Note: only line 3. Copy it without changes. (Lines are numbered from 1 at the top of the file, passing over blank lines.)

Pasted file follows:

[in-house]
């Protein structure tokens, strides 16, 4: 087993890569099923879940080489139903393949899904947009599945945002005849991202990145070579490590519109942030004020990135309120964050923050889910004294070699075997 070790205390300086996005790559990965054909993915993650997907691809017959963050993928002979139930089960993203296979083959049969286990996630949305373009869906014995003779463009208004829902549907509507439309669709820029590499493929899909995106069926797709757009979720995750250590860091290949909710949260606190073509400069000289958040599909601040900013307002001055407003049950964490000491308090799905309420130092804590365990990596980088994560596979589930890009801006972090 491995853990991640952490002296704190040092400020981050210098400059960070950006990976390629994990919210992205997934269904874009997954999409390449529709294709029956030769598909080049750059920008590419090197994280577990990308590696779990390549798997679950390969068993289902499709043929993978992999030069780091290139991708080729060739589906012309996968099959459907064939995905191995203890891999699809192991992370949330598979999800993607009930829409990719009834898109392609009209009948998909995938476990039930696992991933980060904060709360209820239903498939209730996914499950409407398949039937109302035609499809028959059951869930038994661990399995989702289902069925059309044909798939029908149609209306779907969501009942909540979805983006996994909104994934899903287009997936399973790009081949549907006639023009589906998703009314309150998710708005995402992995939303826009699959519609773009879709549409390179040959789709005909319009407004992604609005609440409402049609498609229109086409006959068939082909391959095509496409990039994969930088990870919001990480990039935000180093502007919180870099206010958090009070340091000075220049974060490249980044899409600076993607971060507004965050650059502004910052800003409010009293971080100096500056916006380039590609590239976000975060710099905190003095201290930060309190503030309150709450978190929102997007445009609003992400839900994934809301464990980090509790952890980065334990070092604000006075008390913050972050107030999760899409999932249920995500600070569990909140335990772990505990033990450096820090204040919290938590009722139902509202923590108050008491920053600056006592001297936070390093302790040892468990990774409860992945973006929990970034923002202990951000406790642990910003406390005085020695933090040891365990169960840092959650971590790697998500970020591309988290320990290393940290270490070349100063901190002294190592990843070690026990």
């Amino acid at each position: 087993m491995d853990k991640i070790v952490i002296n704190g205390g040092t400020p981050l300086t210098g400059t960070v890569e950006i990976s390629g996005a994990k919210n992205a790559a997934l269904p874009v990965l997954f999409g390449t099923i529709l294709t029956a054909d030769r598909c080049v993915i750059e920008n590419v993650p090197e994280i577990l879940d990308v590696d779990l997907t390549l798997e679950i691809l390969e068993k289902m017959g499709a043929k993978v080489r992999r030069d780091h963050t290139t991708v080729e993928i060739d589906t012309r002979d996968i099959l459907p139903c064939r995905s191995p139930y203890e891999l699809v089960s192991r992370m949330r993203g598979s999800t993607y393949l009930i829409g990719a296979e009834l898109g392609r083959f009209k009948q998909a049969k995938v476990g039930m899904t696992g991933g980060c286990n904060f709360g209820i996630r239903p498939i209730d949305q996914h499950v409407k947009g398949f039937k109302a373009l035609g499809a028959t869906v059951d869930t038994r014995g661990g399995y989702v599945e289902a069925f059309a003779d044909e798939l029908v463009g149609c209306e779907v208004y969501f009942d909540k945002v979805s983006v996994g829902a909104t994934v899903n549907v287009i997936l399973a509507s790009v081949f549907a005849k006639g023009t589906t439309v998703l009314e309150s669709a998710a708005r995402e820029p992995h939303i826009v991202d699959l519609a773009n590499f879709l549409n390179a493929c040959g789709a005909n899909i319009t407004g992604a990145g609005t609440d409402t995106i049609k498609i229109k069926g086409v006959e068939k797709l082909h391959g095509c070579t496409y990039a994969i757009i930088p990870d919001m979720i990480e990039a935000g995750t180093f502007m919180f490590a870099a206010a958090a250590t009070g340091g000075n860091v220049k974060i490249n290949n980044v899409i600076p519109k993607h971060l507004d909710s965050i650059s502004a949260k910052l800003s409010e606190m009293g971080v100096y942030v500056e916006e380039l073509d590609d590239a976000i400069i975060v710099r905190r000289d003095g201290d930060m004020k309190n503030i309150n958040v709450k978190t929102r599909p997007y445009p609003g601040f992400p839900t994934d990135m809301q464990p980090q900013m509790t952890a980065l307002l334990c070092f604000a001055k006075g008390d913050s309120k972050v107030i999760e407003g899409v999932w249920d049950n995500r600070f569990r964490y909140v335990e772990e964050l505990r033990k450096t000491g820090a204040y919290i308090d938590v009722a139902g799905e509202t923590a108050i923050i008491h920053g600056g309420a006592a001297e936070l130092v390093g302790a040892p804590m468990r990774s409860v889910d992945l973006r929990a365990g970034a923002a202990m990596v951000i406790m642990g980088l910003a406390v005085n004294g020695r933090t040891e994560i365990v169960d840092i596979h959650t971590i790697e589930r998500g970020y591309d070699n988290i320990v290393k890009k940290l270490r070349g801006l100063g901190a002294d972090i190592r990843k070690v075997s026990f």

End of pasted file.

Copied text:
């Amino acid at each position: 087993m491995d853990k991640i070790v952490i002296n704190g205390g040092t400020p981050l300086t210098g400059t960070v890569e950006i990976s390629g996005a994990k919210n992205a790559a997934l269904p874009v990965l997954f999409g390449t099923i529709l294709t029956a054909d030769r598909c080049v993915i750059e920008n590419v993650p090197e994280i577990l879940d990308v590696d779990l997907t390549l798997e679950i691809l390969e068993k289902m017959g499709a043929k993978v080489r992999r030069d780091h963050t290139t991708v080729e993928i060739d589906t012309r002979d996968i099959l459907p139903c064939r995905s191995p139930y203890e891999l699809v089960s192991r992370m949330r993203g598979s999800t993607y393949l009930i829409g990719a296979e009834l898109g392609r083959f009209k009948q998909a049969k995938v476990g039930m899904t696992g991933g980060c286990n904060f709360g209820i996630r239903p498939i209730d949305q996914h499950v409407k947009g398949f039937k109302a373009l035609g499809a028959t869906v059951d869930t038994r014995g661990g399995y989702v599945e289902a069925f059309a003779d044909e798939l029908v463009g149609c209306e779907v208004y969501f009942d909540k945002v979805s983006v996994g829902a909104t994934v899903n549907v287009i997936l399973a509507s790009v081949f549907a005849k006639g023009t589906t439309v998703l009314e309150s669709a998710a708005r995402e820029p992995h939303i826009v991202d699959l519609a773009n590499f879709l549409n390179a493929c040959g789709a005909n899909i319009t407004g992604a990145g609005t609440d409402t995106i049609k498609i229109k069926g086409v006959e068939k797709l082909h391959g095509c070579t496409y990039a994969i757009i930088p990870d919001m979720i990480e990039a935000g995750t180093f502007m919180f490590a870099a206010a958090a250590t009070g340091g000075n860091v220049k974060i490249n290949n980044v899409i600076p519109k993607h971060l507004d909710s965050i650059s502004a949260k910052l800003s409010e606190m009293g971080v100096y942030v500056e916006e380039l073509d590609d590239a976000i400069i975060v710099r905190r000289d003095g201290d930060m004020k309190n503030i309150n958040v709450k978190t929102r599909p997007y445009p609003g601040f992400p839900t994934d990135m809301q464990p980090q900013m509790t952890a980065l307002l334990c070092f604000a001055k006075g008390d913050s309120k972050v107030i999760e407003g899409v999932w249920d049950n995500r600070f569990r964490y909140v335990e772990e964050l505990r033990k450096t000491g820090a204040y919290i308090d938590v009722a139902g799905e509202t923590a108050i923050i008491h920053g600056g309420a006592a001297e936070l130092v390093g302790a040892p804590m468990r990774s409860v889910d992945l973006r929990a365990g970034a923002a202990m990596v951000i406790m642990g980088l910003a406390v005085n004294g020695r933090t040891e994560i365990v169960d840092i596979h959650t971590i790697e589930r998500g970020y591309d070699n988290i320990v290393k890009k940290l270490r070349g801006l100063g901190a002294d972090i190592r990843k070690v075997s026990f």